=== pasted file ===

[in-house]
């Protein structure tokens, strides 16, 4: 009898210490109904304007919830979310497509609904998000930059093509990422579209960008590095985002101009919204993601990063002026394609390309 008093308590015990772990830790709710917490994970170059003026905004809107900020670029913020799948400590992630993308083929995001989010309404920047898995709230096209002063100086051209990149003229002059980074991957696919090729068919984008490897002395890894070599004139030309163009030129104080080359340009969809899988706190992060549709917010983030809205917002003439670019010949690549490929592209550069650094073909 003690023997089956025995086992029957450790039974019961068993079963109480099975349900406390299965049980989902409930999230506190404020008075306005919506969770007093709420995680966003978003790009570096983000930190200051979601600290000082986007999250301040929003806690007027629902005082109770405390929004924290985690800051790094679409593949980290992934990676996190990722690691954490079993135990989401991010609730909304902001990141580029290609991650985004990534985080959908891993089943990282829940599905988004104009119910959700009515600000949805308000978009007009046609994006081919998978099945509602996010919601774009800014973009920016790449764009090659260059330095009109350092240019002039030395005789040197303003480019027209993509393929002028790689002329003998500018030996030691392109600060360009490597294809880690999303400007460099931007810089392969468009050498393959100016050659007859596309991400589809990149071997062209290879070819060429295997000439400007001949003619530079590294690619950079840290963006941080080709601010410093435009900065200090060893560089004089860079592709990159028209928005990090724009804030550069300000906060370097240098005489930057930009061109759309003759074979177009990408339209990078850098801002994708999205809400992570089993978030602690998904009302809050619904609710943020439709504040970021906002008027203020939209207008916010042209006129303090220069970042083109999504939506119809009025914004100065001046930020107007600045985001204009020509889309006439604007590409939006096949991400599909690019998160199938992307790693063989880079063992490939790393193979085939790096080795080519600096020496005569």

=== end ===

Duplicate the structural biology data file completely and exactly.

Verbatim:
[in-house]
């Protein structure tokens, strides 16, 4: 009898210490109904304007919830979310497509609904998000930059093509990422579209960008590095985002101009919204993601990063002026394609390309 008093308590015990772990830790709710917490994970170059003026905004809107900020670029913020799948400590992630993308083929995001989010309404920047898995709230096209002063100086051209990149003229002059980074991957696919090729068919984008490897002395890894070599004139030309163009030129104080080359340009969809899988706190992060549709917010983030809205917002003439670019010949690549490929592209550069650094073909 003690023997089956025995086992029957450790039974019961068993079963109480099975349900406390299965049980989902409930999230506190404020008075306005919506969770007093709420995680966003978003790009570096983000930190200051979601600290000082986007999250301040929003806690007027629902005082109770405390929004924290985690800051790094679409593949980290992934990676996190990722690691954490079993135990989401991010609730909304902001990141580029290609991650985004990534985080959908891993089943990282829940599905988004104009119910959700009515600000949805308000978009007009046609994006081919998978099945509602996010919601774009800014973009920016790449764009090659260059330095009109350092240019002039030395005789040197303003480019027209993509393929002028790689002329003998500018030996030691392109600060360009490597294809880690999303400007460099931007810089392969468009050498393959100016050659007859596309991400589809990149071997062209290879070819060429295997000439400007001949003619530079590294690619950079840290963006941080080709601010410093435009900065200090060893560089004089860079592709990159028209928005990090724009804030550069300000906060370097240098005489930057930009061109759309003759074979177009990408339209990078850098801002994708999205809400992570089993978030602690998904009302809050619904609710943020439709504040970021906002008027203020939209207008916010042209006129303090220069970042083109999504939506119809009025914004100065001046930020107007600045985001204009020509889309006439604007590409939006096949991400599909690019998160199938992307790693063989880079063992490939790393193979085939790096080795080519600096020496005569």